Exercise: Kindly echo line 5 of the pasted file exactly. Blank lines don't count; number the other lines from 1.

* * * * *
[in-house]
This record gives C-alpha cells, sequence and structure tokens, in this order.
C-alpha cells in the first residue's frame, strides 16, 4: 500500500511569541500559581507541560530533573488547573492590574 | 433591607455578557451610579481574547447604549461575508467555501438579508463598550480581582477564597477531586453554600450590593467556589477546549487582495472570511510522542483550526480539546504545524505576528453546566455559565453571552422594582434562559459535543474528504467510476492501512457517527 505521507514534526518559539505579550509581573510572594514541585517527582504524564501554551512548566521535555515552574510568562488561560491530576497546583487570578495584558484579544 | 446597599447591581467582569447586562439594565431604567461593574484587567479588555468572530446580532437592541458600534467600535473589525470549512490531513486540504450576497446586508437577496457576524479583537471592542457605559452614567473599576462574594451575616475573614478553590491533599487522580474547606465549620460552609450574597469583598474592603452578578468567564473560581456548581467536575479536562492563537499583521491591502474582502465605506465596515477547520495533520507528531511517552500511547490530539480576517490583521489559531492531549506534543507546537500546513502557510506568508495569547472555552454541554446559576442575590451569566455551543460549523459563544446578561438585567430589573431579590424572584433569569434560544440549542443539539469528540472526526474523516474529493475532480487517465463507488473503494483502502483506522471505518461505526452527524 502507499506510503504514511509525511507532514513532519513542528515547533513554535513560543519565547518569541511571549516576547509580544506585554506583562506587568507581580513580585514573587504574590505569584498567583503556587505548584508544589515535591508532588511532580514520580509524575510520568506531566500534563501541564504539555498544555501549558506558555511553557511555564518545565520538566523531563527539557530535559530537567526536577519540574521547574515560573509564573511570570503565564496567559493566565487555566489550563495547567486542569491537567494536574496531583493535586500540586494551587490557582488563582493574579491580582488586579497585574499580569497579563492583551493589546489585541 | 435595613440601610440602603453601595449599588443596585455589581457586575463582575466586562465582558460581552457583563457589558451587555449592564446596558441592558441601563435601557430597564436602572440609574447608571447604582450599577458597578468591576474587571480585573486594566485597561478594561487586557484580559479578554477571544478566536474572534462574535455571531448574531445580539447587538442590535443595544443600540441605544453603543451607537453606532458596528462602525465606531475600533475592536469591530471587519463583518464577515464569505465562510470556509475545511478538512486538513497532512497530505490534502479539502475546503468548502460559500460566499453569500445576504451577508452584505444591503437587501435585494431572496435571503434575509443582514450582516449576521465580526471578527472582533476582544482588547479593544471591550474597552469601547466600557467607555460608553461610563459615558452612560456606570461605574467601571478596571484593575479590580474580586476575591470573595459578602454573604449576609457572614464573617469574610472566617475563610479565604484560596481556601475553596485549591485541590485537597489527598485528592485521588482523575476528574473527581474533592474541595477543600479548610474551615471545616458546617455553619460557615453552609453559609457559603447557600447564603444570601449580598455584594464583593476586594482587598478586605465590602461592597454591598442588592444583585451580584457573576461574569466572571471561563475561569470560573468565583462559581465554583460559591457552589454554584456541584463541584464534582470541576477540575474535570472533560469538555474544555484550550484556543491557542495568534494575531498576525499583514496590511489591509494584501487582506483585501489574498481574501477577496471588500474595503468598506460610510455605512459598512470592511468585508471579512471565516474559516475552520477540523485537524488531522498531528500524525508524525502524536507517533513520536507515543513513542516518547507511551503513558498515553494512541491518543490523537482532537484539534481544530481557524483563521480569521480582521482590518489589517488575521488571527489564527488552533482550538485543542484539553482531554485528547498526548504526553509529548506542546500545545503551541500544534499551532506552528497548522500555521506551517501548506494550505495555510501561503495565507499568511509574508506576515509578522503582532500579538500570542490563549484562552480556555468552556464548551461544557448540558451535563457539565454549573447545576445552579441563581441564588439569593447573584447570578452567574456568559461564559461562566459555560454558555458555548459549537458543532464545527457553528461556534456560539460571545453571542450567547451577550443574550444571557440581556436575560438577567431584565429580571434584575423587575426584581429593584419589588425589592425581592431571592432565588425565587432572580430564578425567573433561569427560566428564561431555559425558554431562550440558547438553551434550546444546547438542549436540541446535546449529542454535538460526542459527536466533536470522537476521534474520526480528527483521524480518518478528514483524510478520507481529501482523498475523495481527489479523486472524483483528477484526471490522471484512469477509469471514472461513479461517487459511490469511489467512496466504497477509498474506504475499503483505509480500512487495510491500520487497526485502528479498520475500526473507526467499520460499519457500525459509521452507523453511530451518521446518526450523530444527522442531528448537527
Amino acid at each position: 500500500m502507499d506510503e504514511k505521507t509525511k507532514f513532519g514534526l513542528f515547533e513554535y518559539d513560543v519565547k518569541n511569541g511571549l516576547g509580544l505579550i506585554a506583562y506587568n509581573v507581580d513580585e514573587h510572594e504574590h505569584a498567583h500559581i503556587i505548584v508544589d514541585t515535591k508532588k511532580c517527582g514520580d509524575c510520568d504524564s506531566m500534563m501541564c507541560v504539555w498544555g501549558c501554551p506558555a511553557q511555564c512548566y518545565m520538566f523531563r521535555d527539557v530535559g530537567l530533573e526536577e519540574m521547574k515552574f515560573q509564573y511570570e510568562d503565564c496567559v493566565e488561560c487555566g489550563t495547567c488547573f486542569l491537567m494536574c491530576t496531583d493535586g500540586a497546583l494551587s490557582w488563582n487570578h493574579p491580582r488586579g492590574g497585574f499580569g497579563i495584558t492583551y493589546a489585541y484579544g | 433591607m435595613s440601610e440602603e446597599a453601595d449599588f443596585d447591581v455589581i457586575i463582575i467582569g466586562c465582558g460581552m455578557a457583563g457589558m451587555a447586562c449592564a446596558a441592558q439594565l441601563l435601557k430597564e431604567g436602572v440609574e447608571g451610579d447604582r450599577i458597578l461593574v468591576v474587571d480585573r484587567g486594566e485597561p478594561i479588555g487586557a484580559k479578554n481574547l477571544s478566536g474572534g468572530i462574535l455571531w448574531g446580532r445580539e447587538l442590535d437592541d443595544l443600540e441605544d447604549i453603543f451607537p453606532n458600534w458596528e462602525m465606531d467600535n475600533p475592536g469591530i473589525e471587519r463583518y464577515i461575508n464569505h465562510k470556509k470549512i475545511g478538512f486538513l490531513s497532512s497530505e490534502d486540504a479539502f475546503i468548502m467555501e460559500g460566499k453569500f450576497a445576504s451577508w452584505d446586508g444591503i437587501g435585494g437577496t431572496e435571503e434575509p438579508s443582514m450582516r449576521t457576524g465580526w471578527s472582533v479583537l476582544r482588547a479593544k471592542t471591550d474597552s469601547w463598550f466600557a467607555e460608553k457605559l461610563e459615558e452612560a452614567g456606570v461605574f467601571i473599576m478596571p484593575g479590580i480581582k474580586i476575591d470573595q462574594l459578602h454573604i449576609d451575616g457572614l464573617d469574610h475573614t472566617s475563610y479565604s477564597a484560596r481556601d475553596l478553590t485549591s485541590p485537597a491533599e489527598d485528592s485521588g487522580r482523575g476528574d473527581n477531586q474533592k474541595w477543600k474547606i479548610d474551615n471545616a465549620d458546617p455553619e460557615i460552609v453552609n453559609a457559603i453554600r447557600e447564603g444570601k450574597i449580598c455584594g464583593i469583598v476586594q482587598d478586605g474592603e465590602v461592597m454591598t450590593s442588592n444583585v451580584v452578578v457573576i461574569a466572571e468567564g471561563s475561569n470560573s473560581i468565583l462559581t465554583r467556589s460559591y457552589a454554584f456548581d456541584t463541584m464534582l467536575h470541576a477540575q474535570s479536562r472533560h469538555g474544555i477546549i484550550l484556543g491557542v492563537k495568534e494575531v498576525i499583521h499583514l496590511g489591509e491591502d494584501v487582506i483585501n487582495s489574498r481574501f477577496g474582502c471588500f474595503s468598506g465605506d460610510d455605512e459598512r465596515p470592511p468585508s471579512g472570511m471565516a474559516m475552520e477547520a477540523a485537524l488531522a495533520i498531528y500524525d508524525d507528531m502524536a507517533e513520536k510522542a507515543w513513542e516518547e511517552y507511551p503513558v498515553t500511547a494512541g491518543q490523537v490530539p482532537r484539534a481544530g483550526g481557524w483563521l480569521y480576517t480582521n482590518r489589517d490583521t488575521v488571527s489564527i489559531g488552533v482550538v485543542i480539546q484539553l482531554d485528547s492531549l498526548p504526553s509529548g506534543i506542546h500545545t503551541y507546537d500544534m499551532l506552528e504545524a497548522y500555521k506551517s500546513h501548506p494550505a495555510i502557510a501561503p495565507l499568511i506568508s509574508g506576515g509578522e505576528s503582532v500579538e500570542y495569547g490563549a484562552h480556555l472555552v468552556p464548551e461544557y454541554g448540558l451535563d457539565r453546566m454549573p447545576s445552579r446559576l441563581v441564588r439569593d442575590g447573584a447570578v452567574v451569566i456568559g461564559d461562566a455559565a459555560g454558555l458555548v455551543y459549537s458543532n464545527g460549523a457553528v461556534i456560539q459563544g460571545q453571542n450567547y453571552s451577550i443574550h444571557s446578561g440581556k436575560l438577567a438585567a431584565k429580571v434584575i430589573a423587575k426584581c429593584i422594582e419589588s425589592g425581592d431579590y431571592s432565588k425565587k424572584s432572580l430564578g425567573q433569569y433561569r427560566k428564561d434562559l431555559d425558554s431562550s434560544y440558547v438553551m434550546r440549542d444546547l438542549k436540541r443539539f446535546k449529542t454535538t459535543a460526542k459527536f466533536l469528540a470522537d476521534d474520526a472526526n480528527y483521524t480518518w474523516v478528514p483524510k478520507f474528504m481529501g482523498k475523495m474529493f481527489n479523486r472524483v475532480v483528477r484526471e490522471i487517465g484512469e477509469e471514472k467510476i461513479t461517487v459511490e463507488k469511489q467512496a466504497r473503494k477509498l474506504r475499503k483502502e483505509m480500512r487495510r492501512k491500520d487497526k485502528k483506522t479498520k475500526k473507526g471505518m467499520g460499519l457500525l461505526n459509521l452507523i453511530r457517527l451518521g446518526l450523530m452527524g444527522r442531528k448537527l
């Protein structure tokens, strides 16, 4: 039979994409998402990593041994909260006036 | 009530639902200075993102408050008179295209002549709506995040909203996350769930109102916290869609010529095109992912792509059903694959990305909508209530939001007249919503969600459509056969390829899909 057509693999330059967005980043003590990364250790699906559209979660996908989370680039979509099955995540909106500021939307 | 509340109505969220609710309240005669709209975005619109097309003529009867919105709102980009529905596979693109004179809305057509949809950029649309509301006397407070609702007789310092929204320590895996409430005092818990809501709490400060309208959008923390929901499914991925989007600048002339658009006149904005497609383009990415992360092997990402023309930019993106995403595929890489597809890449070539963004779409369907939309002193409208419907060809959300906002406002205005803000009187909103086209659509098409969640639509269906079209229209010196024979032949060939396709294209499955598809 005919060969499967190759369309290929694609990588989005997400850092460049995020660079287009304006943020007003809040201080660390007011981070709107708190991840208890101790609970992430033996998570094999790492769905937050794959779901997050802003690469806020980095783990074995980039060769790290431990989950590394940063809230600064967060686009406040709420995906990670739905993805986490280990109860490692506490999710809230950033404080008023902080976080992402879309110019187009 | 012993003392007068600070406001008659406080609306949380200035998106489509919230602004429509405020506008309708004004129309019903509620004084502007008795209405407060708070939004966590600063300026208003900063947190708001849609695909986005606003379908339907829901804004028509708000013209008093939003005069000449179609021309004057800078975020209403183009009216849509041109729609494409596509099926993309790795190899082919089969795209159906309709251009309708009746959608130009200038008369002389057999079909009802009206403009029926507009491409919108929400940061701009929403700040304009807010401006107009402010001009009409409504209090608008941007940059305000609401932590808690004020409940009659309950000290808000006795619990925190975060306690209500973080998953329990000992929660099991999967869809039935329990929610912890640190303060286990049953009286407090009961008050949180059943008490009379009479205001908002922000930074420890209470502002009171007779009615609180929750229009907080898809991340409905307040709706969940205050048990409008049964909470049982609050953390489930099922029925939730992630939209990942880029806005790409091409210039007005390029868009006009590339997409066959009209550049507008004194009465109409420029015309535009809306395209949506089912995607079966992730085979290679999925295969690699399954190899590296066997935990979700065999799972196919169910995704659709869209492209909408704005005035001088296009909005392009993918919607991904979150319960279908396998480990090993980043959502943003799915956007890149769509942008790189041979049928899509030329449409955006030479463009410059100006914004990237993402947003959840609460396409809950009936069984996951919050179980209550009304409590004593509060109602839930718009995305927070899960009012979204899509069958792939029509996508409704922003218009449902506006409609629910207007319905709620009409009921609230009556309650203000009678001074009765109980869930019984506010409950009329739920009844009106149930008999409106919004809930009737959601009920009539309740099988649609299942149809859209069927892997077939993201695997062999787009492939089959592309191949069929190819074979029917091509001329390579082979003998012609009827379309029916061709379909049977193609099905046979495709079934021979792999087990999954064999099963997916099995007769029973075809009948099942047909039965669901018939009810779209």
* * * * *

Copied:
């Protein structure tokens, strides 16, 4: 039979994409998402990593041994909260006036 | 009530639902200075993102408050008179295209002549709506995040909203996350769930109102916290869609010529095109992912792509059903694959990305909508209530939001007249919503969600459509056969390829899909 057509693999330059967005980043003590990364250790699906559209979660996908989370680039979509099955995540909106500021939307 | 509340109505969220609710309240005669709209975005619109097309003529009867919105709102980009529905596979693109004179809305057509949809950029649309509301006397407070609702007789310092929204320590895996409430005092818990809501709490400060309208959008923390929901499914991925989007600048002339658009006149904005497609383009990415992360092997990402023309930019993106995403595929890489597809890449070539963004779409369907939309002193409208419907060809959300906002406002205005803000009187909103086209659509098409969640639509269906079209229209010196024979032949060939396709294209499955598809 005919060969499967190759369309290929694609990588989005997400850092460049995020660079287009304006943020007003809040201080660390007011981070709107708190991840208890101790609970992430033996998570094999790492769905937050794959779901997050802003690469806020980095783990074995980039060769790290431990989950590394940063809230600064967060686009406040709420995906990670739905993805986490280990109860490692506490999710809230950033404080008023902080976080992402879309110019187009 | 012993003392007068600070406001008659406080609306949380200035998106489509919230602004429509405020506008309708004004129309019903509620004084502007008795209405407060708070939004966590600063300026208003900063947190708001849609695909986005606003379908339907829901804004028509708000013209008093939003005069000449179609021309004057800078975020209403183009009216849509041109729609494409596509099926993309790795190899082919089969795209159906309709251009309708009746959608130009200038008369002389057999079909009802009206403009029926507009491409919108929400940061701009929403700040304009807010401006107009402010001009009409409504209090608008941007940059305000609401932590808690004020409940009659309950000290808000006795619990925190975060306690209500973080998953329990000992929660099991999967869809039935329990929610912890640190303060286990049953009286407090009961008050949180059943008490009379009479205001908002922000930074420890209470502002009171007779009615609180929750229009907080898809991340409905307040709706969940205050048990409008049964909470049982609050953390489930099922029925939730992630939209990942880029806005790409091409210039007005390029868009006009590339997409066959009209550049507008004194009465109409420029015309535009809306395209949506089912995607079966992730085979290679999925295969690699399954190899590296066997935990979700065999799972196919169910995704659709869209492209909408704005005035001088296009909005392009993918919607991904979150319960279908396998480990090993980043959502943003799915956007890149769509942008790189041979049928899509030329449409955006030479463009410059100006914004990237993402947003959840609460396409809950009936069984996951919050179980209550009304409590004593509060109602839930718009995305927070899960009012979204899509069958792939029509996508409704922003218009449902506006409609629910207007319905709620009409009921609230009556309650203000009678001074009765109980869930019984506010409950009329739920009844009106149930008999409106919004809930009737959601009920009539309740099988649609299942149809859209069927892997077939993201695997062999787009492939089959592309191949069929190819074979029917091509001329390579082979003998012609009827379309029916061709379909049977193609099905046979495709079934021979792999087990999954064999099963997916099995007769029973075809009948099942047909039965669901018939009810779209």